The Cornell-in-Washington (CIW) program celebrated its 25th anniversary this past weekend, as alumni gathered to reminisce, meet with current students and listen to speakers.
The event’s two alumni panels, open to all D.C.-area Cornell alumni, were televised on C-SPAN. The first, “The New Electoral Map: From the Gingrich Revolution to 2008,” had two alumni speakers: Kathleen A. Frankovic ’68, producer for CBS News, and Carl Leubsdorf ’59, Washington Bureau Chief at Dallas Morning News. Prof. Theodore Lowi, senior professor of American Institutions and Prof. Walter Mebane, Jr., government, also joined the panel.
The second panel featured two Congressmen: Rep. Mark Kirk ’81 (R-IL) and Rep. Bob Filner ’63, Ph.D. ’73 (D-CA). Prof. Joel Sibley, President White professor of history and Jeanne Cummings, political correspondent for the Wall Street Journal, also discussed “Congress in the Balance: Politics, Policies and the Midterm Elections.”
Prof. Stuart Blumin, director of the Cornell-in-Washington program, said, “[The symposium was] a lively discussion of public issues … we wanted to do something substantial that would reflect the character of CIW.”
On Saturday, a reunion lunch at the Canon Caucus room was held for 100 CIW alumni. Participants could also tour the National Gallery, the Senate Rare Books Room in the Library of Congress and the National Museum of the American Indian. At night, a reception was held at the Cornell Center in Dupont Circle, where alumni spoke with current CIW students about their experiences in Washington, D.C.
Jonathan Freiberger ’85, who attended the reunion with several of his former CIW friends, said, “My experience here was a lot of fun. CIW was a nice juxtaposition against campus life. It was a growing experience to study independently.”
Shelby Kaplan Nickles ’86, Maggie McNamara Jackson ’86 and Maria Gallo Ashbrook ’85 became friends when they were roommates at CIW in the fall of 1984 and came back to see their old bedroom.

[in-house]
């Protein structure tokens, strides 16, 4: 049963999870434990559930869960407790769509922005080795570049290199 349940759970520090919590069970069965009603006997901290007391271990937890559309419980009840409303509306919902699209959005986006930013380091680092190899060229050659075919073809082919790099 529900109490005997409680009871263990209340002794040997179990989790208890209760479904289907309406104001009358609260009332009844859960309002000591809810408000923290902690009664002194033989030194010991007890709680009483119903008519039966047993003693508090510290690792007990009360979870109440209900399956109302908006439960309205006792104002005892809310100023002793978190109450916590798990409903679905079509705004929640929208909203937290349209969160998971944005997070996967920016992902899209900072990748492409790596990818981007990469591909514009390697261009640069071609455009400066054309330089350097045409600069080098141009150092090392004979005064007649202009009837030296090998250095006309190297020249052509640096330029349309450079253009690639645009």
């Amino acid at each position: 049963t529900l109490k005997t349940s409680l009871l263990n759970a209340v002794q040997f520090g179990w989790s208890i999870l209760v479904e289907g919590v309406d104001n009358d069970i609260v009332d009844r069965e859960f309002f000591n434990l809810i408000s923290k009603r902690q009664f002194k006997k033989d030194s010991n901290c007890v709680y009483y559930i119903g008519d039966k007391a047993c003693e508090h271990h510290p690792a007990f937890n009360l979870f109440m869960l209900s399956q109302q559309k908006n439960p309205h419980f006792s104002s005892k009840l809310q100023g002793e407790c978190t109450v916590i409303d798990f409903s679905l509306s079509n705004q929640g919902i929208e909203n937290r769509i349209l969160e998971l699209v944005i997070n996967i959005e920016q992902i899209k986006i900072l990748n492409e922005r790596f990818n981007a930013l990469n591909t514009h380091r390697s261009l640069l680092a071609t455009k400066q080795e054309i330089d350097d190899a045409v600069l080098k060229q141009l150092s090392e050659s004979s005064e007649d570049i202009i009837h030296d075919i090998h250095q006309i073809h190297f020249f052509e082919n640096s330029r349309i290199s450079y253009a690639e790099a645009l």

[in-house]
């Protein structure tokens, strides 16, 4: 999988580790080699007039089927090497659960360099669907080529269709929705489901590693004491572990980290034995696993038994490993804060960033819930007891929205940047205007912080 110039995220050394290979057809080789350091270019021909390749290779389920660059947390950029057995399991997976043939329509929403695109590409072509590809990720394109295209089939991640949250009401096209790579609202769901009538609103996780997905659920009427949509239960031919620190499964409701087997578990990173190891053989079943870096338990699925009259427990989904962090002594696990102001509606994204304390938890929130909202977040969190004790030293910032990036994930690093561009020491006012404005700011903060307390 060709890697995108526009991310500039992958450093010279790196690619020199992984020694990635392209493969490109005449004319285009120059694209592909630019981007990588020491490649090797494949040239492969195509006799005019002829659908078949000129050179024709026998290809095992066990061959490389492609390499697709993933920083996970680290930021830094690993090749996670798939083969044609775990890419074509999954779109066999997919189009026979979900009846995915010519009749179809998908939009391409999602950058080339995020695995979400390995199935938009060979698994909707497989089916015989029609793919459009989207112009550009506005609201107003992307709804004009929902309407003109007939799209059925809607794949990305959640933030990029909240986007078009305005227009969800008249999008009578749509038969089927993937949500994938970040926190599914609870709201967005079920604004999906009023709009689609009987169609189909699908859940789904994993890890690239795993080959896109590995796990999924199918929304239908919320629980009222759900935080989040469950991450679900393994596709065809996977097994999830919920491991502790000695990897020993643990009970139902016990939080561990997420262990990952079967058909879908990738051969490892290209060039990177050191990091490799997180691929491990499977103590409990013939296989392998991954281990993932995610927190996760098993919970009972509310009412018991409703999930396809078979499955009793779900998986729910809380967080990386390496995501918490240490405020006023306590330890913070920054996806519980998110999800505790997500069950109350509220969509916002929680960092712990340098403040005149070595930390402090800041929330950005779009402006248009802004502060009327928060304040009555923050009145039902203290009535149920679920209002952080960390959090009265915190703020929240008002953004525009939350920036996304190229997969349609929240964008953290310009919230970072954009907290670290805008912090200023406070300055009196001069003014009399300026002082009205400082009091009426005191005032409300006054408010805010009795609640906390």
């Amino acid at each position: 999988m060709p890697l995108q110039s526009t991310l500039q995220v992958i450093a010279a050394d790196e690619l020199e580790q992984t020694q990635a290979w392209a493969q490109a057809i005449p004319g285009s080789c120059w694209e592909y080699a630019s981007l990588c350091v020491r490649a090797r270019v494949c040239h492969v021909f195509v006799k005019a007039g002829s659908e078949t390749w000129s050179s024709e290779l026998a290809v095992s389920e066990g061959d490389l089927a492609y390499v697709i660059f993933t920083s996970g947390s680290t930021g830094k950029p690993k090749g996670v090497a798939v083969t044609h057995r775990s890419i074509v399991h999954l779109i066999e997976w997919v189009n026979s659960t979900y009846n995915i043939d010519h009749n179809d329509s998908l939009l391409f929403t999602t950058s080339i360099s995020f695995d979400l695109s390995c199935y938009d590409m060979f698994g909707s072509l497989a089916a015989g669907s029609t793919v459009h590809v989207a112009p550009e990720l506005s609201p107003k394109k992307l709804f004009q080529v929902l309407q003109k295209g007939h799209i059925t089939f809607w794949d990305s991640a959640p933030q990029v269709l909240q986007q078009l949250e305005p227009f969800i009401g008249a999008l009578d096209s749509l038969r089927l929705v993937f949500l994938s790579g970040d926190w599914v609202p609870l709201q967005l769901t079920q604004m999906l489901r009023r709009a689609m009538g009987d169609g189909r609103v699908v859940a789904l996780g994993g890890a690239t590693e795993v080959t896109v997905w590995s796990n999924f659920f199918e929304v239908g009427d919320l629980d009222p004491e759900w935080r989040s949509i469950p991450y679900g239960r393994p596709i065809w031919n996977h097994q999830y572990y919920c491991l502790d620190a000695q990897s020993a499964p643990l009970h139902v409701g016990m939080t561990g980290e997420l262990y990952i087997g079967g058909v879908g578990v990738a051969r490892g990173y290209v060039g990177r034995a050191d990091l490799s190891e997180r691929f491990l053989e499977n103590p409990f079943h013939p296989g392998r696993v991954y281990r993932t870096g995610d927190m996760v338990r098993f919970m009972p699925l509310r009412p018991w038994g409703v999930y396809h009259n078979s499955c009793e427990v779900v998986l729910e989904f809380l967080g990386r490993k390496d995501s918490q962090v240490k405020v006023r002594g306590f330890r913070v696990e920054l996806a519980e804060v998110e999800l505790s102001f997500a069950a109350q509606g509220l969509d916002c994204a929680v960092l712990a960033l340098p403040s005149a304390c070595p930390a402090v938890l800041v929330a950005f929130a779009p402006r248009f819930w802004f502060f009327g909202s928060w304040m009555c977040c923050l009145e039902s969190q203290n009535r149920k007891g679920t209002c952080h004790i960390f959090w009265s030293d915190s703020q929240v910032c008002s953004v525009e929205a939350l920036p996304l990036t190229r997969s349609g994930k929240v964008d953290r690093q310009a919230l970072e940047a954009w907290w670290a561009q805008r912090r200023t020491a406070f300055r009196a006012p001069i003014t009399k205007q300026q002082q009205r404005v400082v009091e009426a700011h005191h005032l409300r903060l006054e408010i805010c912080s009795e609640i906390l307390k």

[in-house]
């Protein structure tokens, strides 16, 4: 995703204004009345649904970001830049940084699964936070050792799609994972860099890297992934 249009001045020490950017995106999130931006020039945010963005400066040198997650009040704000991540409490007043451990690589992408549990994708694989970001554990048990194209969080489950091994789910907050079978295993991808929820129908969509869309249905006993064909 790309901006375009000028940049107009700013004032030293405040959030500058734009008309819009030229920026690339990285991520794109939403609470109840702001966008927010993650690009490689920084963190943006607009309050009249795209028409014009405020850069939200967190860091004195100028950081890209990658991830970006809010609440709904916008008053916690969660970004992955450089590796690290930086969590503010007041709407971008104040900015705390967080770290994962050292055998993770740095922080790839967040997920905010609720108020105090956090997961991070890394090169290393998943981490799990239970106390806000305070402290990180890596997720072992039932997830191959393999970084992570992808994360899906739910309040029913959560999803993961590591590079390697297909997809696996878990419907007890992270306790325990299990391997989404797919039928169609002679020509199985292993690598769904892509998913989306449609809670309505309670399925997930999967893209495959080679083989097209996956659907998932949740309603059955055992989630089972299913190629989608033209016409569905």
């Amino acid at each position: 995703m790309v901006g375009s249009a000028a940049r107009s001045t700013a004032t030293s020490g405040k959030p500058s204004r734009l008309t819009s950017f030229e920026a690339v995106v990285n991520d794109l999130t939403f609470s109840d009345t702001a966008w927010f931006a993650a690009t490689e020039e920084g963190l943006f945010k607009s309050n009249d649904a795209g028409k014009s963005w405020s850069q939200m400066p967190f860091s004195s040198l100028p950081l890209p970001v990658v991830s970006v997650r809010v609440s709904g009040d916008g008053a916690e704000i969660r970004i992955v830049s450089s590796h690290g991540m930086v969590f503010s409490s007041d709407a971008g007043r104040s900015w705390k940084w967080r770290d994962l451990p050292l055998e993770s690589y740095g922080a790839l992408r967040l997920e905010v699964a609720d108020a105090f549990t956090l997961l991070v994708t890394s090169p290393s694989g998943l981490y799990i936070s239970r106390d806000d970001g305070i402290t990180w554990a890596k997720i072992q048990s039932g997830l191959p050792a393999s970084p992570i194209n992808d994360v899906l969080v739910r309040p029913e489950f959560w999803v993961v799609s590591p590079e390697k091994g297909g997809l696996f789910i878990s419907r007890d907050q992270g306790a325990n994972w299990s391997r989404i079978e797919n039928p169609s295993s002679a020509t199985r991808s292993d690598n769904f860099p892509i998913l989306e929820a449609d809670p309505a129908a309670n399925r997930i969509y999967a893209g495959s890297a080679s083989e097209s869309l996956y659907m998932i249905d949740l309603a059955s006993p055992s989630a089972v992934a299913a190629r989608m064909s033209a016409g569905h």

“The program affected both our personal lives and professional lives. We had our own little reunion 21 years later. I feel like I’m back in college,” Jackson said.
Ashbrook added, “This intimate program at Cornell University gave us a way to bond and connect. None of us were in the Greek system, so this was a wonderful alternative for us.”
Another CIW alumna, Mary Ellen Bavaro ’89 shared her own views on the program, saying, “This program is awesome, especially because it has expanded to encompass more majors than government and history.”
“No matter what you end up working in, to understand the connection between public policy and professional life is huge … I have a better network in D.C. from CIW more than anything else,” she added.
Several current students also attended the reception, where they spoke with alumni.
“Meeting CIW alumni was like looking into my future,” Adam Friedland ’07 said. “CIW is such a great program because it affords so many great opportunities like this one,”
added Joanna Lieberman ’07, “Several alumni came to our room and told us stories from their experience living here. I hope that in 25 years, at the 50th anniversary I will be able to share my Washington experience with current students.”
Overall, Prof. Blumin considered the weekend a “great success.”
CIW began in the spring of 1980 to give Cornell students a smaller school setting and access to D.C. Though the program began with six students, about 50 people take part in the program each semester. Students participate in an externship, write a research paper and take elective classes.
Archived article by Rachel Nayman
Sun Staff Writer